DARCY: So each year we’re serving, this year for instance, we served 650 kids directly. That doesn’t include the students that we supported in post-crisis interventions where a student died at the school and we came in to provide grief counseling and support. Um and that doesn’t include kids who were touched by the counsellors and professionals that we offer trainings to. We can’t get to every kid in the City of Philadelphia. We estimate that 1 in every 2 youth in Philadelphia will lose a close loved one by the time they reach 18. Which is higher than the national average. You know it’s affected by a variety of circumstances including poverty in the city, um which can have um you know issues with health care access and obviously the violence that we have in our city. Um the opioid and drug problems that we have in the city, just result in um in young people experiencing death at a younger age than outside our urban setting.

YVONNE: So the monologue is about sibling grief, and as someone who has gone through that which I said in my email to you, I feel like it’s a type of grief that doesn’t get discussed enough. Because way too often when a sibling dies the attention goes to the parents or if it’s an adult sibling who is married with children it would go to the children. But far too often it’s those siblings who are the spokesperson, who have to handle funeral arrangements, who have to in some cases, like in my case, grow up very very fast. Do you see a lot, what kind of effects does sibling grief have on these kids?

DARCY: Well I think some of the things that you speak to are really accurate. Looking at the youth that we serve and also from some of the literature that I’ve seen out there as well on sibling bereavement. The kids often times do have to take, they get parentified at a very young age, um they often do take on the role of maybe raising a younger sibling as well or taking care of the parents who you know are obviously devastated with the loss of a child, um they oftentimes will hold back their own emotions because they don’t want to upset their parents if they talk about that sibling or if their feelings sometimes the parents will fall apart and they don’t want that reaction. Um, there’s oftentimes an issue of and this you know can be very tragic for the psyche of that child the surviving child is that oftentimes there’s a sense that the wrong child died and I mean as horrible as that sounds I mean that’s actually something that’s well documented in the literature, um, you know I think that--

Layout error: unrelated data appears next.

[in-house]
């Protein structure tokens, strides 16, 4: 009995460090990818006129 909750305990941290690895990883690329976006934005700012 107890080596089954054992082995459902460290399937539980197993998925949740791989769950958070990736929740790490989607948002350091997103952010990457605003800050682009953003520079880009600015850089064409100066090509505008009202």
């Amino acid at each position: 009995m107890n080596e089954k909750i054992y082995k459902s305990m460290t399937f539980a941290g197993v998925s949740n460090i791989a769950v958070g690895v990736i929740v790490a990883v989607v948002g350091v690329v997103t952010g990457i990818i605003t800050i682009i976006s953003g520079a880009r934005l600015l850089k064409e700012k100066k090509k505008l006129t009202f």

YVONNE: I had that feeling.

DARCY: Yeah, yeah. It’s you know I think that it’s something that isn’t as talked about but it’s so painful you know one of the things I always think about this is if you ask somebody oh do you have any brothers or sisters, how many do you have that answer is so loaded for people who have lost a sibling. Do you list that sibling that’s no longer here because then there’s that explanation and you have to talk about it and it becomes and it just goes deeper.

YVONNE: And that’s often like the icebreaker question. Like I’ve been in situations now as a parent where I’ve been in like pre-k orientation and they go okay how many brothers and sisters do you have and you know you’re like uh…

DARCY: Absolutely. Yeah. You know and I shared this in a conversation I had had recently. I do this work because my mom died when I was 15. But my mother was a bereaved sibling. Her brother died when she was 22 and he was 24. And I was able to see kind of that experience in my own personal life. Um and I saw you know how she felt like there was no person out there for her to talk to that no one understood. Most people in her life didn’t even necessarily know. Because that hadn’t known her when her brother died. Um that her parents you know, she didn’t always want to talk to them about it, it really made them upset. And so some of these things you know you can see it around us but often times it’s in silence the people that are going through this.

YVONNE: Another thing that really struck me about the monologue is how the young woman is like everything’s fine, everything’s fine, and then she sort of had this outburst of grief and then she’s like well, this isn’t helping me. I’m, leave me alone. Do you see that a lot?